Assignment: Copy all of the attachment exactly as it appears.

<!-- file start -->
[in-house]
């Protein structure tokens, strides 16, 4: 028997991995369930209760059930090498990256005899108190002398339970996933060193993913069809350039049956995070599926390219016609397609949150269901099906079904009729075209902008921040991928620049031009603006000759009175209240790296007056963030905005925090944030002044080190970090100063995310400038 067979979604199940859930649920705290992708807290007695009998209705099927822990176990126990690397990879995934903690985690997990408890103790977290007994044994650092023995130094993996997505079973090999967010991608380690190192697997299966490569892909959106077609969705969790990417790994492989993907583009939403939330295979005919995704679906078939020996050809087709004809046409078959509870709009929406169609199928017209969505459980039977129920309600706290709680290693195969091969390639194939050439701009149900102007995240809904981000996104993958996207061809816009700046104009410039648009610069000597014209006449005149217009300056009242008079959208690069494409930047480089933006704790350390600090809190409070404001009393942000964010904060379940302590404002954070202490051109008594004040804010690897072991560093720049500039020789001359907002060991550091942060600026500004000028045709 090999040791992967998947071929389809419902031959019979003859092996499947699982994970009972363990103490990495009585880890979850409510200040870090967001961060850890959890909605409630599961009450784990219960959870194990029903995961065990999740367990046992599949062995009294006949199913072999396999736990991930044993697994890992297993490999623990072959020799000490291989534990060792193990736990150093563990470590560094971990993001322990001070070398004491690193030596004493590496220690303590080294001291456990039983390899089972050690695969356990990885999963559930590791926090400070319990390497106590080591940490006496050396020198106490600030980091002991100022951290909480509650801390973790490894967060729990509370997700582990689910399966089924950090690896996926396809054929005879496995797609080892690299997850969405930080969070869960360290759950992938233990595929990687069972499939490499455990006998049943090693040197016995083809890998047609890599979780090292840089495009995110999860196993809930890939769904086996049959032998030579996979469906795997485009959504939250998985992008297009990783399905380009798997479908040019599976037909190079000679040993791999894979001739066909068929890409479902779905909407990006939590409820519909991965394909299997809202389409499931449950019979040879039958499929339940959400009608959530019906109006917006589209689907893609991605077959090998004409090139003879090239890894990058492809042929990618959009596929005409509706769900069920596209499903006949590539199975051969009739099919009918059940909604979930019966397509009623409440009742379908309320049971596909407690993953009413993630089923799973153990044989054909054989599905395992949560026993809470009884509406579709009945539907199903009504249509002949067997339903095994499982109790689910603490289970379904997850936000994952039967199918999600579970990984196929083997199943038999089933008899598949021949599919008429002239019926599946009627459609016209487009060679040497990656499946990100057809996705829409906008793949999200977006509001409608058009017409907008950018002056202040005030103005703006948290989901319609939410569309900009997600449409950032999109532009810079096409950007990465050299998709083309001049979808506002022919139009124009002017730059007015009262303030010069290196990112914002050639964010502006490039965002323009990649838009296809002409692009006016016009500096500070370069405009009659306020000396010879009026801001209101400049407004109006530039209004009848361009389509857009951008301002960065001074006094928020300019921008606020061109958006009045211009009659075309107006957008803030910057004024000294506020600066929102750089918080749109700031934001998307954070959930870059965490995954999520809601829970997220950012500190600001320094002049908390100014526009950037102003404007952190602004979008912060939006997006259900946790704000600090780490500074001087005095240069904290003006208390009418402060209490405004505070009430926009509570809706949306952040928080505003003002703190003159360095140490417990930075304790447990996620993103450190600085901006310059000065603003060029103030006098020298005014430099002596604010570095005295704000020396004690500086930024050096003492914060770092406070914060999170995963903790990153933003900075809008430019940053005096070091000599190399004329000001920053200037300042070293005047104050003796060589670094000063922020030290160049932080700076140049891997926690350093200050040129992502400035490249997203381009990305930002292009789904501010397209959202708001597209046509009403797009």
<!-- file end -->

[in-house]
């Protein structure tokens, strides 16, 4: 028997991995369930209760059930090498990256005899108190002398339970996933060193993913069809350039049956995070599926390219016609397609949150269901099906079904009729075209902008921040991928620049031009603006000759009175209240790296007056963030905005925090944030002044080190970090100063995310400038 067979979604199940859930649920705290992708807290007695009998209705099927822990176990126990690397990879995934903690985690997990408890103790977290007994044994650092023995130094993996997505079973090999967010991608380690190192697997299966490569892909959106077609969705969790990417790994492989993907583009939403939330295979005919995704679906078939020996050809087709004809046409078959509870709009929406169609199928017209969505459980039977129920309600706290709680290693195969091969390639194939050439701009149900102007995240809904981000996104993958996207061809816009700046104009410039648009610069000597014209006449005149217009300056009242008079959208690069494409930047480089933006704790350390600090809190409070404001009393942000964010904060379940302590404002954070202490051109008594004040804010690897072991560093720049500039020789001359907002060991550091942060600026500004000028045709 090999040791992967998947071929389809419902031959019979003859092996499947699982994970009972363990103490990495009585880890979850409510200040870090967001961060850890959890909605409630599961009450784990219960959870194990029903995961065990999740367990046992599949062995009294006949199913072999396999736990991930044993697994890992297993490999623990072959020799000490291989534990060792193990736990150093563990470590560094971990993001322990001070070398004491690193030596004493590496220690303590080294001291456990039983390899089972050690695969356990990885999963559930590791926090400070319990390497106590080591940490006496050396020198106490600030980091002991100022951290909480509650801390973790490894967060729990509370997700582990689910399966089924950090690896996926396809054929005879496995797609080892690299997850969405930080969070869960360290759950992938233990595929990687069972499939490499455990006998049943090693040197016995083809890998047609890599979780090292840089495009995110999860196993809930890939769904086996049959032998030579996979469906795997485009959504939250998985992008297009990783399905380009798997479908040019599976037909190079000679040993791999894979001739066909068929890409479902779905909407990006939590409820519909991965394909299997809202389409499931449950019979040879039958499929339940959400009608959530019906109006917006589209689907893609991605077959090998004409090139003879090239890894990058492809042929990618959009596929005409509706769900069920596209499903006949590539199975051969009739099919009918059940909604979930019966397509009623409440009742379908309320049971596909407690993953009413993630089923799973153990044989054909054989599905395992949560026993809470009884509406579709009945539907199903009504249509002949067997339903095994499982109790689910603490289970379904997850936000994952039967199918999600579970990984196929083997199943038999089933008899598949021949599919008429002239019926599946009627459609016209487009060679040497990656499946990100057809996705829409906008793949999200977006509001409608058009017409907008950018002056202040005030103005703006948290989901319609939410569309900009997600449409950032999109532009810079096409950007990465050299998709083309001049979808506002022919139009124009002017730059007015009262303030010069290196990112914002050639964010502006490039965002323009990649838009296809002409692009006016016009500096500070370069405009009659306020000396010879009026801001209101400049407004109006530039209004009848361009389509857009951008301002960065001074006094928020300019921008606020061109958006009045211009009659075309107006957008803030910057004024000294506020600066929102750089918080749109700031934001998307954070959930870059965490995954999520809601829970997220950012500190600001320094002049908390100014526009950037102003404007952190602004979008912060939006997006259900946790704000600090780490500074001087005095240069904290003006208390009418402060209490405004505070009430926009509570809706949306952040928080505003003002703190003159360095140490417990930075304790447990996620993103450190600085901006310059000065603003060029103030006098020298005014430099002596604010570095005295704000020396004690500086930024050096003492914060770092406070914060999170995963903790990153933003900075809008430019940053005096070091000599190399004329000001920053200037300042070293005047104050003796060589670094000063922020030290160049932080700076140049891997926690350093200050040129992502400035490249997203381009990305930002292009789904501010397209959202708001597209046509009403797009």